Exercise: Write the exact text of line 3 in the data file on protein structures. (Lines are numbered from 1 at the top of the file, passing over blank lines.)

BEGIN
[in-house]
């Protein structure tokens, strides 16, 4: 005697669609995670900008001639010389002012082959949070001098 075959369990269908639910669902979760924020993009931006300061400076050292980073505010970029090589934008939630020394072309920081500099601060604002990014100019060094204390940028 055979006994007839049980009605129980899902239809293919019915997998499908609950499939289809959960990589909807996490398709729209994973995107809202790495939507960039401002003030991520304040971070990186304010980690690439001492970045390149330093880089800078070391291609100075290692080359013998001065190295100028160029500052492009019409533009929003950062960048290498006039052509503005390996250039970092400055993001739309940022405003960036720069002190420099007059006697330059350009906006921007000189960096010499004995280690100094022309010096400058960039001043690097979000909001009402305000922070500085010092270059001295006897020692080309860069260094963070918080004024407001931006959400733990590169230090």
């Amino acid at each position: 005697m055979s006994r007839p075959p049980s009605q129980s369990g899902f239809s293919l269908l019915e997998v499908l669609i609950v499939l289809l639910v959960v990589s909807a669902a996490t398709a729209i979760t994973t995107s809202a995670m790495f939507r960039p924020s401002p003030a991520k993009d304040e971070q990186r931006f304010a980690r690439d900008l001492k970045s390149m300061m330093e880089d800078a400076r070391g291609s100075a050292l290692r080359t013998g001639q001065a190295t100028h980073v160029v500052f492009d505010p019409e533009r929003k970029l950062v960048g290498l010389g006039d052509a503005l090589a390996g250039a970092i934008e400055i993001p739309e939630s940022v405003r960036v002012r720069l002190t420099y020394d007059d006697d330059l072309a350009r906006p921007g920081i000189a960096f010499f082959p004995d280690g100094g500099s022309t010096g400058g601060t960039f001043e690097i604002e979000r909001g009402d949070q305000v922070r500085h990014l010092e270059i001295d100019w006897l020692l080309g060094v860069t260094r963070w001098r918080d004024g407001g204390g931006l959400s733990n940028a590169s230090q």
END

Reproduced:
């Amino acid at each position: 005697m055979s006994r007839p075959p049980s009605q129980s369990g899902f239809s293919l269908l019915e997998v499908l669609i609950v499939l289809l639910v959960v990589s909807a669902a996490t398709a729209i979760t994973t995107s809202a995670m790495f939507r960039p924020s401002p003030a991520k993009d304040e971070q990186r931006f304010a980690r690439d900008l001492k970045s390149m300061m330093e880089d800078a400076r070391g291609s100075a050292l290692r080359t013998g001639q001065a190295t100028h980073v160029v500052f492009d505010p019409e533009r929003k970029l950062v960048g290498l010389g006039d052509a503005l090589a390996g250039a970092i934008e400055i993001p739309e939630s940022v405003r960036v002012r720069l002190t420099y020394d007059d006697d330059l072309a350009r906006p921007g920081i000189a960096f010499f082959p004995d280690g100094g500099s022309t010096g400058g601060t960039f001043e690097i604002e979000r909001g009402d949070q305000v922070r500085h990014l010092e270059i001295d100019w006897l020692l080309g060094v860069t260094r963070w001098r918080d004024g407001g204390g931006l959400s733990n940028a590169s230090q």